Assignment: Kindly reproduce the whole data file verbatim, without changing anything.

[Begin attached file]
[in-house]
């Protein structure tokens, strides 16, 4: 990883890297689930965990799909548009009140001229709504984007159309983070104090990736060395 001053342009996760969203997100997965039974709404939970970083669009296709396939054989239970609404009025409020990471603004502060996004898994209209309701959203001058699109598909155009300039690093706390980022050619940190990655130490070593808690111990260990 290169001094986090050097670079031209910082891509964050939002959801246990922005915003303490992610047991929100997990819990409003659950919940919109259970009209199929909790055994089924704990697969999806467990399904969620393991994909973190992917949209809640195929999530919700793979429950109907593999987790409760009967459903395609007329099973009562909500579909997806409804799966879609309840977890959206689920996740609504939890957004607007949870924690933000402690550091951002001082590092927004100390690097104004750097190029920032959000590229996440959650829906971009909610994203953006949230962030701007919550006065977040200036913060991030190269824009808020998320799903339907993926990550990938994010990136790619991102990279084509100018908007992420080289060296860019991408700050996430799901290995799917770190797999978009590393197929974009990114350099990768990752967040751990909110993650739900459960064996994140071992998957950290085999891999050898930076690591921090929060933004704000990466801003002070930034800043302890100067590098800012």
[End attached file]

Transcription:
[in-house]
């Protein structure tokens, strides 16, 4: 990883890297689930965990799909548009009140001229709504984007159309983070104090990736060395 001053342009996760969203997100997965039974709404939970970083669009296709396939054989239970609404009025409020990471603004502060996004898994209209309701959203001058699109598909155009300039690093706390980022050619940190990655130490070593808690111990260990 290169001094986090050097670079031209910082891509964050939002959801246990922005915003303490992610047991929100997990819990409003659950919940919109259970009209199929909790055994089924704990697969999806467990399904969620393991994909973190992917949209809640195929999530919700793979429950109907593999987790409760009967459903395609007329099973009562909500579909997806409804799966879609309840977890959206689920996740609504939890957004607007949870924690933000402690550091951002001082590092927004100390690097104004750097190029920032959000590229996440959650829906971009909610994203953006949230962030701007919550006065977040200036913060991030190269824009808020998320799903339907993926990550990938994010990136790619991102990279084509100018908007992420080289060296860019991408700050996430799901290995799917770190797999978009590393197929974009990114350099990768990752967040751990909110993650739900459960064996994140071992998957950290085999891999050898930076690591921090929060933004704000990466801003002070930034800043302890100067590098800012």